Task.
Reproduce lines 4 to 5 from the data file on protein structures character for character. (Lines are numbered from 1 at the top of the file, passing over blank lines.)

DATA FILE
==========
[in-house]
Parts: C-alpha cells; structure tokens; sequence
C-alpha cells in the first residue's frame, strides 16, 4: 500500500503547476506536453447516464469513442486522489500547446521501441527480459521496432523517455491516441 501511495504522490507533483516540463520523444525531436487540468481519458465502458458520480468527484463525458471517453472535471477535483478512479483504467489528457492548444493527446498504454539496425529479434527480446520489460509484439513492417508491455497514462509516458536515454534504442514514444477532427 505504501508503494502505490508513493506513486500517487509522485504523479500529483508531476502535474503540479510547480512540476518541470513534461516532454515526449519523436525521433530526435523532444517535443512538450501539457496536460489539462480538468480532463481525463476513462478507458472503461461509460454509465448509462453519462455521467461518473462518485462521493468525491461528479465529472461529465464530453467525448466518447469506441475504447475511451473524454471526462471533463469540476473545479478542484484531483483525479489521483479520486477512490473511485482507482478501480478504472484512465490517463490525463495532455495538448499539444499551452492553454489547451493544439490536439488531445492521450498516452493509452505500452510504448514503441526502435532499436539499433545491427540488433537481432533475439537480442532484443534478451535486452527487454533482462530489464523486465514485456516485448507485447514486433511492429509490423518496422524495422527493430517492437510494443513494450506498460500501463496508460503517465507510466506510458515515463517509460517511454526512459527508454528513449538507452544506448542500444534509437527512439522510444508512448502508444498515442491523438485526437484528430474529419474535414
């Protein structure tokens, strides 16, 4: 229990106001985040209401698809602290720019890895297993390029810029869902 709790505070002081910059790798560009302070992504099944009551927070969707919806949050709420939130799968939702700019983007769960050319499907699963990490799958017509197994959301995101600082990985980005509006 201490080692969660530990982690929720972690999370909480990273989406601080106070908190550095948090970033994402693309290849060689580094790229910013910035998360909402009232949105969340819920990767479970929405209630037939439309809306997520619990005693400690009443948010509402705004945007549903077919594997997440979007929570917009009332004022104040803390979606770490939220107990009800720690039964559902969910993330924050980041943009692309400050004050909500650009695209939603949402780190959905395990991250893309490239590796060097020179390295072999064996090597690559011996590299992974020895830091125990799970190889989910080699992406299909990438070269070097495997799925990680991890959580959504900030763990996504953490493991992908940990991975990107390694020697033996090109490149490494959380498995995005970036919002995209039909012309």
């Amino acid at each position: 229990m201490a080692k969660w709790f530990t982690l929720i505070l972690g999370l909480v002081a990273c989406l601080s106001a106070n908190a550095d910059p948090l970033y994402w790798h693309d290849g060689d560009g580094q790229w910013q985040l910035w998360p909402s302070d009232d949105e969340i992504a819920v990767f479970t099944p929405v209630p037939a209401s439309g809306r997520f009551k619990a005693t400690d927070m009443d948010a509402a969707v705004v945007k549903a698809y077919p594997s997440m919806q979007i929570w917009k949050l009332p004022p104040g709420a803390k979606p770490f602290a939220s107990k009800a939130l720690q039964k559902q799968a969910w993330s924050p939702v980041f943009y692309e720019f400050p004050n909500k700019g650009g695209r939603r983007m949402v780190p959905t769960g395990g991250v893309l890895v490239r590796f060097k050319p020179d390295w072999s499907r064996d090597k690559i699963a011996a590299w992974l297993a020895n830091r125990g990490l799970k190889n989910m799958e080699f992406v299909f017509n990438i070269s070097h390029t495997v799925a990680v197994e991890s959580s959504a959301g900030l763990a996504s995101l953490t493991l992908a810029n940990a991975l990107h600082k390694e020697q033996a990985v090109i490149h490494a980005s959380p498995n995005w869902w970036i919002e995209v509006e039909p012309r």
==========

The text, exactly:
């Protein structure tokens, strides 16, 4: 229990106001985040209401698809602290720019890895297993390029810029869902 709790505070002081910059790798560009302070992504099944009551927070969707919806949050709420939130799968939702700019983007769960050319499907699963990490799958017509197994959301995101600082990985980005509006 201490080692969660530990982690929720972690999370909480990273989406601080106070908190550095948090970033994402693309290849060689580094790229910013910035998360909402009232949105969340819920990767479970929405209630037939439309809306997520619990005693400690009443948010509402705004945007549903077919594997997440979007929570917009009332004022104040803390979606770490939220107990009800720690039964559902969910993330924050980041943009692309400050004050909500650009695209939603949402780190959905395990991250893309490239590796060097020179390295072999064996090597690559011996590299992974020895830091125990799970190889989910080699992406299909990438070269070097495997799925990680991890959580959504900030763990996504953490493991992908940990991975990107390694020697033996090109490149490494959380498995995005970036919002995209039909012309």
């Amino acid at each position: 229990m201490a080692k969660w709790f530990t982690l929720i505070l972690g999370l909480v002081a990273c989406l601080s106001a106070n908190a550095d910059p948090l970033y994402w790798h693309d290849g060689d560009g580094q790229w910013q985040l910035w998360p909402s302070d009232d949105e969340i992504a819920v990767f479970t099944p929405v209630p037939a209401s439309g809306r997520f009551k619990a005693t400690d927070m009443d948010a509402a969707v705004v945007k549903a698809y077919p594997s997440m919806q979007i929570w917009k949050l009332p004022p104040g709420a803390k979606p770490f602290a939220s107990k009800a939130l720690q039964k559902q799968a969910w993330s924050p939702v980041f943009y692309e720019f400050p004050n909500k700019g650009g695209r939603r983007m949402v780190p959905t769960g395990g991250v893309l890895v490239r590796f060097k050319p020179d390295w072999s499907r064996d090597k690559i699963a011996a590299w992974l297993a020895n830091r125990g990490l799970k190889n989910m799958e080699f992406v299909f017509n990438i070269s070097h390029t495997v799925a990680v197994e991890s959580s959504a959301g900030l763990a996504s995101l953490t493991l992908a810029n940990a991975l990107h600082k390694e020697q033996a990985v090109i490149h490494a980005s959380p498995n995005w869902w970036i919002e995209v509006e039909p012309r």